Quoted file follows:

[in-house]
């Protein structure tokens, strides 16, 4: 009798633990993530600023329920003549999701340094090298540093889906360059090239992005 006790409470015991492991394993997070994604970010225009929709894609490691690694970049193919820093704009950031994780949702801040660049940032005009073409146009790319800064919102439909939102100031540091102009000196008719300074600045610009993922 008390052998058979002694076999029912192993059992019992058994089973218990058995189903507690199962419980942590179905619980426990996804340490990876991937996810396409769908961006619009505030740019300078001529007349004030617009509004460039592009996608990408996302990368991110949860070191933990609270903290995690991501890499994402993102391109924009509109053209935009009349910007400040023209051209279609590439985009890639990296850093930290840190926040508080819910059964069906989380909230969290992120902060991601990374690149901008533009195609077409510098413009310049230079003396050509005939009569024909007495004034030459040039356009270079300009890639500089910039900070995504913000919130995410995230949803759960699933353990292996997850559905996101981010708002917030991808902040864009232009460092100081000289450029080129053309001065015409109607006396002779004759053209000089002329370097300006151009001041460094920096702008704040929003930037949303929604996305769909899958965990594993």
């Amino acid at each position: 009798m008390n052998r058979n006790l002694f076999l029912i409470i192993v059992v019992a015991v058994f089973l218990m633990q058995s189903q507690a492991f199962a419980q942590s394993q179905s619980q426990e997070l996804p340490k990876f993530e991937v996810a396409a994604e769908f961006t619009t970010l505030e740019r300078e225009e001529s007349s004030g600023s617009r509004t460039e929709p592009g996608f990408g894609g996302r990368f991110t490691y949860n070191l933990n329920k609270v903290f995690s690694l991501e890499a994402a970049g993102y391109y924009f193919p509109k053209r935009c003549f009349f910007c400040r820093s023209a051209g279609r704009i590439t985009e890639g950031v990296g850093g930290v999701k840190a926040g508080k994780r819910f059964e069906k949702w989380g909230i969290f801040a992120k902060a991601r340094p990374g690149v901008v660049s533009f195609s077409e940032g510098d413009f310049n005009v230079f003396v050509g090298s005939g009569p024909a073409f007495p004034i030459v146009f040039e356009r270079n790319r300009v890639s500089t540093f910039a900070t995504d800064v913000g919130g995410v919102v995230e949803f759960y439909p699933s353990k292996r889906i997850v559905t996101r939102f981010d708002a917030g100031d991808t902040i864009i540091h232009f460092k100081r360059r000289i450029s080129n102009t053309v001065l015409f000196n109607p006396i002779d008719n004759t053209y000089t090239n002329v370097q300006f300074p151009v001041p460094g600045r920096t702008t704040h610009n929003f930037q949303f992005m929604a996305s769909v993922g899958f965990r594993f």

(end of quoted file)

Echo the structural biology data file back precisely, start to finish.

[in-house]
């Protein structure tokens, strides 16, 4: 009798633990993530600023329920003549999701340094090298540093889906360059090239992005 006790409470015991492991394993997070994604970010225009929709894609490691690694970049193919820093704009950031994780949702801040660049940032005009073409146009790319800064919102439909939102100031540091102009000196008719300074600045610009993922 008390052998058979002694076999029912192993059992019992058994089973218990058995189903507690199962419980942590179905619980426990996804340490990876991937996810396409769908961006619009505030740019300078001529007349004030617009509004460039592009996608990408996302990368991110949860070191933990609270903290995690991501890499994402993102391109924009509109053209935009009349910007400040023209051209279609590439985009890639990296850093930290840190926040508080819910059964069906989380909230969290992120902060991601990374690149901008533009195609077409510098413009310049230079003396050509005939009569024909007495004034030459040039356009270079300009890639500089910039900070995504913000919130995410995230949803759960699933353990292996997850559905996101981010708002917030991808902040864009232009460092100081000289450029080129053309001065015409109607006396002779004759053209000089002329370097300006151009001041460094920096702008704040929003930037949303929604996305769909899958965990594993």
């Amino acid at each position: 009798m008390n052998r058979n006790l002694f076999l029912i409470i192993v059992v019992a015991v058994f089973l218990m633990q058995s189903q507690a492991f199962a419980q942590s394993q179905s619980q426990e997070l996804p340490k990876f993530e991937v996810a396409a994604e769908f961006t619009t970010l505030e740019r300078e225009e001529s007349s004030g600023s617009r509004t460039e929709p592009g996608f990408g894609g996302r990368f991110t490691y949860n070191l933990n329920k609270v903290f995690s690694l991501e890499a994402a970049g993102y391109y924009f193919p509109k053209r935009c003549f009349f910007c400040r820093s023209a051209g279609r704009i590439t985009e890639g950031v990296g850093g930290v999701k840190a926040g508080k994780r819910f059964e069906k949702w989380g909230i969290f801040a992120k902060a991601r340094p990374g690149v901008v660049s533009f195609s077409e940032g510098d413009f310049n005009v230079f003396v050509g090298s005939g009569p024909a073409f007495p004034i030459v146009f040039e356009r270079n790319r300009v890639s500089t540093f910039a900070t995504d800064v913000g919130g995410v919102v995230e949803f759960y439909p699933s353990k292996r889906i997850v559905t996101r939102f981010d708002a917030g100031d991808t902040i864009i540091h232009f460092k100081r360059r000289i450029s080129n102009t053309v001065l015409f000196n109607p006396i002779d008719n004759t053209y000089t090239n002329v370097q300006f300074p151009v001041p460094g600045r920096t702008t704040h610009n929003f930037q949303f992005m929604a996305s769909v993922g899958f965990r594993f």